Watermelon chips

John Barton

John Barton

30th July 2011
John Barton

Watermelon chips

The joy of break­ing into a fresh bag of potato chips is uni­ver­sal. It’s hard to resist los­ing your­self to bite after bite of salty, crunchy fried starch. In most gro­cery stores, novel alter­na­tives such as beet, yam, and cas­sava chips have become com­mon­place. But until now, the com­mon denom­i­na­tor in all of these vari­a­tions has been a high starch content.
As the starchy main ingre­di­ent is deep-fried, the gela­tiniza­tion of the starch gives struc­ture and crunch to the result­ing chips. However, that same inher­ently high starch con­tent pro­duces a much less excit­ing side effect — namely, all of these chips tend to taste bland before sea­son­ing. Sweet, tart, and nat­u­rally moist veg­e­ta­tion tends to burn, shrink, or fall apart when deep-fried naked. But what if you were able to impart the struc­tural advan­tages of high starch con­tent to plant foods that pos­sess zip­pier fla­vor pro­files? Can chips made from less starchy plants be sta­bi­lized enough to with­stand the deep-frying process? If so, which plants yield the best results?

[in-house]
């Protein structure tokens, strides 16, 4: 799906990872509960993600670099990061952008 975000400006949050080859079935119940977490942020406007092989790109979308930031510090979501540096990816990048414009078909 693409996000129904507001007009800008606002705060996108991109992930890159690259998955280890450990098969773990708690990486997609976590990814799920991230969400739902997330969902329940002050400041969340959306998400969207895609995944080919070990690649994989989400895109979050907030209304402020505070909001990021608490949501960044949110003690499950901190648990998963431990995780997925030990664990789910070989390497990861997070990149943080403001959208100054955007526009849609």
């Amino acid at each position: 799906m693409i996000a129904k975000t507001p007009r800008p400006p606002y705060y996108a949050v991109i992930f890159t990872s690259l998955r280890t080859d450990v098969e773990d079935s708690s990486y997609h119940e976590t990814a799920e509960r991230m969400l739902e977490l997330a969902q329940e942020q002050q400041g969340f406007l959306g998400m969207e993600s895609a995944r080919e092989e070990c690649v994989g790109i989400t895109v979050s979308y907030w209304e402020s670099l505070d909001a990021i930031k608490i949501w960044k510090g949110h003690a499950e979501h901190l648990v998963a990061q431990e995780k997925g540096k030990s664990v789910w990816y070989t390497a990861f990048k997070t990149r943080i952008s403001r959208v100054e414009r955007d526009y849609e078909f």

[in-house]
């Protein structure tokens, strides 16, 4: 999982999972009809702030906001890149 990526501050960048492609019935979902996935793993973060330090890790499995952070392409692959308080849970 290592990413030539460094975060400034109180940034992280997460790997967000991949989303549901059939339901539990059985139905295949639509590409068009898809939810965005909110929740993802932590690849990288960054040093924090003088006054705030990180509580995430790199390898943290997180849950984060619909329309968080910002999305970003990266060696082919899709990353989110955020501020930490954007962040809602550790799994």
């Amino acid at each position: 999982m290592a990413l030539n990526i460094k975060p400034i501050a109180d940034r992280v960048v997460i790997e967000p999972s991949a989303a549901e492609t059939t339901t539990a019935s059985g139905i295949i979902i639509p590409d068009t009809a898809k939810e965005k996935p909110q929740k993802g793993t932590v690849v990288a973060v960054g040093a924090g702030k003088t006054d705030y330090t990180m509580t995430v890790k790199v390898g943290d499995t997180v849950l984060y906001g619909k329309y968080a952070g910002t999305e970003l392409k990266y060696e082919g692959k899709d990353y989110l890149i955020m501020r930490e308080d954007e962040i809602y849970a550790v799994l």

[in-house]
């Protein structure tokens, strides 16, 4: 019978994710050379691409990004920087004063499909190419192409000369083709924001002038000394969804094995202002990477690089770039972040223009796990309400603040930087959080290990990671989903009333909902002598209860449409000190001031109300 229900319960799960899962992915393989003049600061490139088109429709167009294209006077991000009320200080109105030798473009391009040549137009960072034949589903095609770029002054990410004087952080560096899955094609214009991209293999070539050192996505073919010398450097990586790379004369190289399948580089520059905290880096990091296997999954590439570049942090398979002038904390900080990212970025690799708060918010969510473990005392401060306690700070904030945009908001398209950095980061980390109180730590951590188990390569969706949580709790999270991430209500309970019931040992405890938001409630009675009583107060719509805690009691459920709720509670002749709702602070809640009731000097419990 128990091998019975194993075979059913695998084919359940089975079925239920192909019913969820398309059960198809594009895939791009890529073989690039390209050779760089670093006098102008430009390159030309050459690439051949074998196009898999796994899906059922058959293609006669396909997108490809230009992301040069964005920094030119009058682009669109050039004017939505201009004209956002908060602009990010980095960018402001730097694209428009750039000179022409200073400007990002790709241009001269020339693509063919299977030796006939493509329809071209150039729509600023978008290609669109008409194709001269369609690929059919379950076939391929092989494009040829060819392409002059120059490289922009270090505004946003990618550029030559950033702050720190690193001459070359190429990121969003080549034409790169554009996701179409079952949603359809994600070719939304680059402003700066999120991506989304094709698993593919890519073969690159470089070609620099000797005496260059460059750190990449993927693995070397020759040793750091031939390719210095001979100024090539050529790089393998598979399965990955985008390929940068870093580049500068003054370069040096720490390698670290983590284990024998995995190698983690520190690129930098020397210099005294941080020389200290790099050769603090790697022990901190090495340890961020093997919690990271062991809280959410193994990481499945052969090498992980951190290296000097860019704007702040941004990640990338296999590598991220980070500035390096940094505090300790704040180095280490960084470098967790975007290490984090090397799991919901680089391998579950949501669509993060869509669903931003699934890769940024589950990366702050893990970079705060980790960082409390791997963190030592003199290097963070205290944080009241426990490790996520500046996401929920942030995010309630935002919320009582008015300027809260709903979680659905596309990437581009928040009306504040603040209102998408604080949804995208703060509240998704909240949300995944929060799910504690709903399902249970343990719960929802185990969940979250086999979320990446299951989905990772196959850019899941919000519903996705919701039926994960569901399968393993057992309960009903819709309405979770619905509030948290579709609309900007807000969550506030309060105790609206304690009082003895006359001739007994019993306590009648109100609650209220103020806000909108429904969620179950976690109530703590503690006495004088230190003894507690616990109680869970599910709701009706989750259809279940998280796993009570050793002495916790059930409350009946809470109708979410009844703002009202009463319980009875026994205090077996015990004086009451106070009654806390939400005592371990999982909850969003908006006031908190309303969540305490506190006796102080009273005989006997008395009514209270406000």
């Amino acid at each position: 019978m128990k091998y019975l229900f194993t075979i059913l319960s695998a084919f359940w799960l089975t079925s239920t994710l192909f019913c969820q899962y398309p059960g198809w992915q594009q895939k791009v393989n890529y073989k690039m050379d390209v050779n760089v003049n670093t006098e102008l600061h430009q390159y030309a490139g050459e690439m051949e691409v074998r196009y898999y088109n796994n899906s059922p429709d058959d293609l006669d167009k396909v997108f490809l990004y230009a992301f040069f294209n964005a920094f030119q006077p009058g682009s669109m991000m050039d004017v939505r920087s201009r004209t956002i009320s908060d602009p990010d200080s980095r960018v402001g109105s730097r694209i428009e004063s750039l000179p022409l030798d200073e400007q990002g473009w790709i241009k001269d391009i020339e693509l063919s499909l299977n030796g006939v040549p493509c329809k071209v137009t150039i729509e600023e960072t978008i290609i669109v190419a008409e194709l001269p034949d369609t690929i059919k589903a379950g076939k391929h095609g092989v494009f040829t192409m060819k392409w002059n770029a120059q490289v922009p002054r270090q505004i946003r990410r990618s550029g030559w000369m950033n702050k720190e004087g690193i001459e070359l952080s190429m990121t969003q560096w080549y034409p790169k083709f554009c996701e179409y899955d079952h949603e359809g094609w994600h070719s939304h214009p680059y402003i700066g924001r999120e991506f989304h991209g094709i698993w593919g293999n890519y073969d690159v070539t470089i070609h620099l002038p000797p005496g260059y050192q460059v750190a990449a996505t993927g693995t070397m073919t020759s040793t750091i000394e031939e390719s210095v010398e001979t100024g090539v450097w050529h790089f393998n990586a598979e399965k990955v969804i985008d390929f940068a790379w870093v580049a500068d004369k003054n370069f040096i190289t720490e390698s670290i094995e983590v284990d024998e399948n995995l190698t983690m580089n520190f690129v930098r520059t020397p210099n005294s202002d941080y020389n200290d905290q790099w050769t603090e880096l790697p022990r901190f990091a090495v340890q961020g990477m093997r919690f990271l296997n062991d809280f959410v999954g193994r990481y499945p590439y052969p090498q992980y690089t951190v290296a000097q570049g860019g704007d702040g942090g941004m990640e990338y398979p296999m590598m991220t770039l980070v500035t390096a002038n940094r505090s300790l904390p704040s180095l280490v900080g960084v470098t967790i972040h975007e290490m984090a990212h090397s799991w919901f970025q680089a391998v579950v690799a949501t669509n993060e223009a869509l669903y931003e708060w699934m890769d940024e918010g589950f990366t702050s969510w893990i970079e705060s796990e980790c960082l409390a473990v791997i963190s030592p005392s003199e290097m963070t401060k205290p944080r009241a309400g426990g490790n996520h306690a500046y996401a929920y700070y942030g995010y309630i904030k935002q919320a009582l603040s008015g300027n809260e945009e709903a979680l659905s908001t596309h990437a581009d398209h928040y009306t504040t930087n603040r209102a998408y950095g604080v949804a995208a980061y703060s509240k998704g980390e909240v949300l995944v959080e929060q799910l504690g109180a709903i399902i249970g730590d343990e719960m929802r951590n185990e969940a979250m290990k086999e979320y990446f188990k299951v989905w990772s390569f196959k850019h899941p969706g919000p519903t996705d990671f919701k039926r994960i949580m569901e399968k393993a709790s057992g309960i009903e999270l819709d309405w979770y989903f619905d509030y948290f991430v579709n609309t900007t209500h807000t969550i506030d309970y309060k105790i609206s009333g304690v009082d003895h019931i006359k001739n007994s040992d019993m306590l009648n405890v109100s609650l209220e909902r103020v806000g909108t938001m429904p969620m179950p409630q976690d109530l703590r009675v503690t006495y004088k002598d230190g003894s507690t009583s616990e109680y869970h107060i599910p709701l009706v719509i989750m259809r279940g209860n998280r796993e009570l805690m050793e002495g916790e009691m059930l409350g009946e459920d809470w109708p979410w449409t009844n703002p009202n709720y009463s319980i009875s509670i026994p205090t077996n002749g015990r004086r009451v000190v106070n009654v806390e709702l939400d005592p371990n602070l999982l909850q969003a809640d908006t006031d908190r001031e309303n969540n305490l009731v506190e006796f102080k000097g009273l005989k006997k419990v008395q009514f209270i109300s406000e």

To see how far we could take this premise, we tested a vari­ety of fruits and veg­eta­bles with typ­i­cally high water con­tents. Ultimately, we found that water­melon pro­duced the most strik­ing results. The method we chose to impreg­nate the starch into the water­melon is the same tech­nique used in many Modernist kitchens to impreg­nate or con­cen­trate intense fla­vors: vac­uum compression.


  • We started by slic­ing water­melon to a thick­ness of about one mil­lime­ter using a meat slicer. Then we brushed on a slurry made of starch and water, vac­uum sealed the slices, and let them rest for about 30 minutes.
  • After the water­melon slices were given suf­fi­cient time to be impreg­nated with the starch, they were pat­ted dry and deep-fried.
  • The result was amaz­ing: A light, crispy chip loaded with the con­cen­trated fla­vor of watermelon. Apple, jalapeño, and dill pickle were some of the other suc­cess­ful results we achieved with this method.


What would you like to see made into a chip? Leave a com­ment

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